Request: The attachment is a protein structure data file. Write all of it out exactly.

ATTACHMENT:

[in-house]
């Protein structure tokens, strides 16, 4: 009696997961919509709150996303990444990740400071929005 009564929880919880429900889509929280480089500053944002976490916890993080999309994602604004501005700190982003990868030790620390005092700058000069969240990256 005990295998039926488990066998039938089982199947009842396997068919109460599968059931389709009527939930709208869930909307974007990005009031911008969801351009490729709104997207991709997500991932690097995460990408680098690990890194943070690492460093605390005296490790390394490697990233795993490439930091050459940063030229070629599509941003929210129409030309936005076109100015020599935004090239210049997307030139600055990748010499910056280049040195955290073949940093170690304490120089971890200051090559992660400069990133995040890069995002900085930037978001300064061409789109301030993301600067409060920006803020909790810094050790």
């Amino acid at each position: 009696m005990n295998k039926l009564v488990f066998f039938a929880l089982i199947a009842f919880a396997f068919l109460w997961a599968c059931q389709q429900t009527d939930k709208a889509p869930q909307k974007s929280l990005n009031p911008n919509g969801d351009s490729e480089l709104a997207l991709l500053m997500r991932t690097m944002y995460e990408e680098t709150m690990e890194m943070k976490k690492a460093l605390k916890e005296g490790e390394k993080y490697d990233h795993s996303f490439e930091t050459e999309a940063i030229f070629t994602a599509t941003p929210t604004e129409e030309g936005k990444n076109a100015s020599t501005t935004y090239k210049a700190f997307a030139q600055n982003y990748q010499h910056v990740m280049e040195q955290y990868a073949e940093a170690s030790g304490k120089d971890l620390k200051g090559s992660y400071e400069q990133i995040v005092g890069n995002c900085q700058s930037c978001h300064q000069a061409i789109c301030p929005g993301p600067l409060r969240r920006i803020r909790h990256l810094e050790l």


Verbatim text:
[in-house]
């Protein structure tokens, strides 16, 4: 009696997961919509709150996303990444990740400071929005 009564929880919880429900889509929280480089500053944002976490916890993080999309994602604004501005700190982003990868030790620390005092700058000069969240990256 005990295998039926488990066998039938089982199947009842396997068919109460599968059931389709009527939930709208869930909307974007990005009031911008969801351009490729709104997207991709997500991932690097995460990408680098690990890194943070690492460093605390005296490790390394490697990233795993490439930091050459940063030229070629599509941003929210129409030309936005076109100015020599935004090239210049997307030139600055990748010499910056280049040195955290073949940093170690304490120089971890200051090559992660400069990133995040890069995002900085930037978001300064061409789109301030993301600067409060920006803020909790810094050790």
């Amino acid at each position: 009696m005990n295998k039926l009564v488990f066998f039938a929880l089982i199947a009842f919880a396997f068919l109460w997961a599968c059931q389709q429900t009527d939930k709208a889509p869930q909307k974007s929280l990005n009031p911008n919509g969801d351009s490729e480089l709104a997207l991709l500053m997500r991932t690097m944002y995460e990408e680098t709150m690990e890194m943070k976490k690492a460093l605390k916890e005296g490790e390394k993080y490697d990233h795993s996303f490439e930091t050459e999309a940063i030229f070629t994602a599509t941003p929210t604004e129409e030309g936005k990444n076109a100015s020599t501005t935004y090239k210049a700190f997307a030139q600055n982003y990748q010499h910056v990740m280049e040195q955290y990868a073949e940093a170690s030790g304490k120089d971890l620390k200051g090559s992660y400071e400069q990133i995040v005092g890069n995002c900085q700058s930037c978001h300064q000069a061409i789109c301030p929005g993301p600067l409060r969240r920006i803020r909790h990256l810094e050790l």